Russell conjugation and Eric Weinstein
Daniel turned me on to Eric Weinstein and I’ve been mainlining his ideas for the past dozen hours. The guy is brilliant. See note at bottom of the post.
Discursions out of the way, here’s what I came here to write about. It’s from Eric Weinstein’s answer to the Edge question for 2017 “What scientific term or concept ought to be more widely known.”
His answer is “Russell Conjugation.” What? I never heard of it, either. But I’d seen the concept in passing, and Wikipedia has heard of it too. Of course.
The example I’ve come across:
I am firm, You are obstinate, He is a pig-headed fool.
Here’s a sentence from his article with so much packed in it that I could write a long essay about every phrase. Assuming that I can get myself to write anything at all.
In an era in which anyone can publish anything, the quest to control information has largely been lost by institutions, with a race on to weaponize empathy by understanding its basis in linguistics and tweaking the social media algorithms which now present our world to us accordingly. As the theory goes, it is not that we don’t have our own opinions so much as that we have too many contradictory ones, and it is generally our emotional state alone which determines on which ones we will predicate action or inaction.
What leaps out is the idea that people are working to
weaponize empathy. And that’s because
we don't have our own opinions so much as that we have too many contradictory ones.
That’s because of a bug in the human mental machinery. We think that we take in facts and then evaluate them. But research tells us otherwise. There are a couple of mechanisms at work. One is demonstrated in Daniel Gilbert’s work, which I wrote about here. His research concludes that we start by believing what we read (or hear) before we analytically decide that something is wrong. His paper is “You can’t not believe everything you read.pdf).”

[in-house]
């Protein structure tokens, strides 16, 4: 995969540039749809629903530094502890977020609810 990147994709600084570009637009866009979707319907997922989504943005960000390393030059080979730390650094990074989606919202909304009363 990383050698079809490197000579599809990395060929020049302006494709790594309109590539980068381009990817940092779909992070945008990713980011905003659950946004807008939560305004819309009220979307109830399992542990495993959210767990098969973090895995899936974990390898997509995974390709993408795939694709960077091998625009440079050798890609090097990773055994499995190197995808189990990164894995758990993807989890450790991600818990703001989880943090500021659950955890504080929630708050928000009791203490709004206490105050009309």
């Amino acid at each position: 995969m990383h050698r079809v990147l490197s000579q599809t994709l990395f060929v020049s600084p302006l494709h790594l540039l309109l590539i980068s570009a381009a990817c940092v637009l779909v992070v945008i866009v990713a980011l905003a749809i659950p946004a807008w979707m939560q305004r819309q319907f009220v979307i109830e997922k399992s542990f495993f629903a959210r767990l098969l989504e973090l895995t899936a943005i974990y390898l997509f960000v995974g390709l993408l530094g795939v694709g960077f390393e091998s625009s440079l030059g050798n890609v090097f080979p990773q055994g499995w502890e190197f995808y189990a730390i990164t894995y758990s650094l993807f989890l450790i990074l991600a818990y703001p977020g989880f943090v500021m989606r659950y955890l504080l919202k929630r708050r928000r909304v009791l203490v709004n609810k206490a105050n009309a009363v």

But if the idea gets activated and the annotation “this is a false idea” is not activated, then we will act as though we believe what have decided we don’t believe.
To compound the problem, we can be convinced that things that are false are true if we’re exposed to powerful enough arguments. In this post I wrote about “Epistemic Learned Helplessness” a post in which Scott Alexander argues that we’re not necessarily right to accept even the best rational arguments because anyone who is not expert in an area can be convinced by someone who is an expert. Convinced, in this case, is a proxy for “being overwhelmed by verifiable facts that support an argument that is, in fact, flawed, but you don’t know enough to see the flaws.”
So taking these together: every conclusion we’re exposed to is stored in our minds as true along with its supporting arguments, also labeled true. even if our System 2 has concluded (as a result of other arguments and facts labeled “true” whether or not they are) that they are not true. “Weaponizing empathy” exploits yet another a bug in our cognitive apparatus that causes us to override the System 2 evaluation (“this is wrong”) with the emotional overlay “this feels right.”
There’s more to his Edge answer, and I’ll maybe write more later. And much more to the whole idea of gaming the mental systems of others.
Also for future reference: In looking for a link to his homepage or something, I found a brilliant idea on international migration summarized on his site and with a paper published in full in full here. In case I die or ADD strikes me before I write my review of the article, those are the links.